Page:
Now we get to the second phase; the Catastrophes: After every player has built using their Construction cards (except for the first round) it is time for the Catastrophe for the Round. This is usually very painful for at least one player, often more, as it generally means one or more Block is about to lose Houses or Aspects. These cards are identified by the top border art which, for the first few games at least, you will find yourself running to the rules booklet to pages 9 & 10 for the full explanation of what they are capable of. The icons do not particularly immediately impress on your imagination their representation with a couple of them looking similar at a quick glance. For older players (and I mean over 60s whose eyes are not the 20-20 they used to be) these cards have too much unnecessary illustration and not a large enough explanatory area ie the top banner could have been a bit larger and the flavour picture a little smaller; but these are just minor gripes because I am getting old and my spectacles are in need of stronger lenses. There is nothing you can do to negate a Catastrophe, but we have taken to building the odd House on the side of a Block so that it can be the one lost when the Catastrophe comes a-calling.

The Aspect cards are well named for they are indeed a very important aspect of play. These again have a tiny icon in the top left corner which represents a Shrine, Oven or Pen. Aspect cards can be used as a Building element, the building determined by the icon,  or they can be collected and traded in for Victory Points. Single cards give 1VP, 2 cards score 3VPs, 3 cards = 5VPs, 4 cards = 8VPs and 5 cards = 12VPs but each group must all have the same icon and you can never hand in a larger group than 5, the VP values do not raise exponentially, but you could hand in a group of 5 and a group of 3 if you had 8 with the same icon for example.

HOYUK the basic game is itself very good, with or without our ideas and the new expansion (which I am hopeful of seeing and reviewing in the near future) it should remain in the top ten of games played for many a year.

    

But of course HOYUK isn't just a Basic game, it also has additional optional rules to make it both a Medium and then an Advanced game, both of these without GGO's ideas or indeed the Anatolia expansion. In the Basic game 2-storey houses are the tie breaker in tie situations but in the Medium game all houses are more important as you now score VPs for having the most houses in a Block and also for having the mosty 2-Storey houses in a Block. Note that 2-Storey houses count as Houses when adding up the total number of houses in the Block so a single storey house and a 2-storey house would be counted as 2 houses not 3. Also you can never build a second storey on a neighbour's house (full stop) to then claim it as your own (as you can in some other building games). The Medium game also brings more Aspect cards into play as the spaces on the board are then filled ready for players to claim them as rewards. The reward for "winning" anything in the game (most houses, most Shrines etc) is an Aspect card from the associated deck. When players discard Aspect cards after using them they are discarded face up under ANY one of the Aspect card decks - each player puts all the cards they have used in the Round under the stack of their choice. This may result in some stacks being exhausted (emptied completely) in which case no more rewards can be gained EVER from having the associated highest number of resources.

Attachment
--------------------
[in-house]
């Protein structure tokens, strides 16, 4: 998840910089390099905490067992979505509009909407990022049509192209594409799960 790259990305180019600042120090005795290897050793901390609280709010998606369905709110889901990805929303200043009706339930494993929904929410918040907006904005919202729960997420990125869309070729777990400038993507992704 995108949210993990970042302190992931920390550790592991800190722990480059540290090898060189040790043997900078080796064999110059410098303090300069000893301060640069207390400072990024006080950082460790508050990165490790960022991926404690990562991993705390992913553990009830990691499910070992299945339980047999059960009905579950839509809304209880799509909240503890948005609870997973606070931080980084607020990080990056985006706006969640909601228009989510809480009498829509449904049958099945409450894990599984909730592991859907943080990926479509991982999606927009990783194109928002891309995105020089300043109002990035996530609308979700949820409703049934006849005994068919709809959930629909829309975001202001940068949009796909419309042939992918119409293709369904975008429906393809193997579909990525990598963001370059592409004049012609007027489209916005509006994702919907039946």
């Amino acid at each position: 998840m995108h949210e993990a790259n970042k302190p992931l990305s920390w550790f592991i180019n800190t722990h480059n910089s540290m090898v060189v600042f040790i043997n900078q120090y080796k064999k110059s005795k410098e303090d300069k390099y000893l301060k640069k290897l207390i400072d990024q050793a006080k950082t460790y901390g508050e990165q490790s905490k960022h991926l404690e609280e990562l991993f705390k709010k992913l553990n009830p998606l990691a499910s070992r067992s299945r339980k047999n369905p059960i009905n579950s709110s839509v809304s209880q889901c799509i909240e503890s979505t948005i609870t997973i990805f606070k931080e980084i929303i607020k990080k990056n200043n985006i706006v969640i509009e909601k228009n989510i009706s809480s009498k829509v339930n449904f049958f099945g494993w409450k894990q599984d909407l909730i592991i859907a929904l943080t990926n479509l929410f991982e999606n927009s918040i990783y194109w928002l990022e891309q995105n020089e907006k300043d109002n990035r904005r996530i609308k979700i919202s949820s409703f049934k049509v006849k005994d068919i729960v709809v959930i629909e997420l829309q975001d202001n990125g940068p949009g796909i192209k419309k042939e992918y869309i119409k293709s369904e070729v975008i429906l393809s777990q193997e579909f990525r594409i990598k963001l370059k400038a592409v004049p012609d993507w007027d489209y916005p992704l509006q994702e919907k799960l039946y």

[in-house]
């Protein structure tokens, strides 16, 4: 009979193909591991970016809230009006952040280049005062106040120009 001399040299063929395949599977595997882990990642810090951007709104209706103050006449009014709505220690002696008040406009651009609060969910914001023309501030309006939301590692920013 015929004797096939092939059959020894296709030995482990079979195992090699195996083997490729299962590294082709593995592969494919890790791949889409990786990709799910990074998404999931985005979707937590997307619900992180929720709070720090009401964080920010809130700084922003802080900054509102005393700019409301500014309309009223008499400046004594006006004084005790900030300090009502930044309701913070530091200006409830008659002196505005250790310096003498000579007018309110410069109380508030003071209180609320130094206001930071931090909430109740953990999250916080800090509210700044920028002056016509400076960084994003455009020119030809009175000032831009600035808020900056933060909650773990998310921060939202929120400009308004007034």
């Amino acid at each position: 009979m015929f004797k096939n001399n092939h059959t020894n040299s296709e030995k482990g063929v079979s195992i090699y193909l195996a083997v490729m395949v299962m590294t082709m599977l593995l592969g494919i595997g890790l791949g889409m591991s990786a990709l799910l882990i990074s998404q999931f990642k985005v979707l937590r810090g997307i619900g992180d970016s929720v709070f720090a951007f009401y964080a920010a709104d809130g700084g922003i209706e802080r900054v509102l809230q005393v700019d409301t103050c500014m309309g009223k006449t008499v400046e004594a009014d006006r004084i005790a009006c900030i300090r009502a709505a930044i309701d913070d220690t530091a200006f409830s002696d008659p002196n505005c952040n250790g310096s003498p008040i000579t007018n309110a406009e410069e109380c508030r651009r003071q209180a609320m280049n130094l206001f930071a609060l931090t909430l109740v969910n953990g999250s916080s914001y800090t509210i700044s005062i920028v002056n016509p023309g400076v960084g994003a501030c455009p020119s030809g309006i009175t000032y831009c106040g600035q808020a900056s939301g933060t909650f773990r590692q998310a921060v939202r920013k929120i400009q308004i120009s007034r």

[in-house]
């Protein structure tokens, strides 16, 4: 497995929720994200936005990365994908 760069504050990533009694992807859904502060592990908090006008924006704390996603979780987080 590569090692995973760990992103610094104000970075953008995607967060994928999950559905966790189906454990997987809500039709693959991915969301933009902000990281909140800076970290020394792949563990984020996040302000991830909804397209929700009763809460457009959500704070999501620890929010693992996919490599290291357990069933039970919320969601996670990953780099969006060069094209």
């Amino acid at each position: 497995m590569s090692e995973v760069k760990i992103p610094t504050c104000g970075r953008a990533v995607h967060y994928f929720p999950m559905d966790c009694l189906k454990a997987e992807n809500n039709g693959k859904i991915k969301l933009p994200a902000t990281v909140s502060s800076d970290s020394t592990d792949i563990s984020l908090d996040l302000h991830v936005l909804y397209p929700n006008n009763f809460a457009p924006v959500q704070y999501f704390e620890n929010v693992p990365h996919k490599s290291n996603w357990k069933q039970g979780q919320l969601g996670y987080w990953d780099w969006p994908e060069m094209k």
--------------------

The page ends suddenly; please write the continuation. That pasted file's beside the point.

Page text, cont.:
The final advancement to the Basic game from the boxed set (prior to any expansion) is the Advanced game. This brings more Aspect cards, the Cattle Meeples and the Meeple meeples and the single Shaman into play. This means that having the most Cattle and the most Meeple People meeples are now added to the list of what you can build to gain Aspect cards and (hopefully) VPs. However in these cases there are additional rules that must be taken into consideration. They are both commonsense (leaves me out then) and logical. The first is that if you are to have Cattle you must have somewhere to keep them, thus they go in the Pens meaning you need a House with a Pen attached before you can add Cattle (one Cattle per Pen - they are either very large cows or a load of bull) and the other reasonable expectation is that for Meeple People you need a House. Again only one meeple can live in a House (poor little lonely meeple) even if it is a 2-storey house (which we found to be a little strange and thus we allowed for 2 meeples to share a 2 storey house. This isn't that good an idea though for if the house is ruined you lose both meeples as well). Houses can have a  Pen plus a Shrine or an Oven but never an Oven and a Shrine; they can also have one Pen on each side of the House (thus it is possible to have 4 Pens and a Shrine/Oven on one house - very dangerous if catastrophe strikes though. Houses lost to catastrophes are flipped over to the rubble side and removed out of the game when a new building is placed on the site, all adornments to the house are lost if the house goes.

HOYUK is an unusual building and resource management game because there are no actual resources per se. If you want to build a house you build one, you need the Construction card but you don't need bricks, wood & sheep etc. and yet it is a game as complex as Settlers of Catan but more satisfying (for me anyway) as there is very little luck involved. The randomness comes from the shuffled cards - all types, everything else is up to you the player. Thoroughly recommended to boardgamers who like to be able to play a gamers game with their families and not have to explain dozens of complex rules. HOYUK is pretty much as straightforward as the rules are written.

© Chris Baylis 2011-2015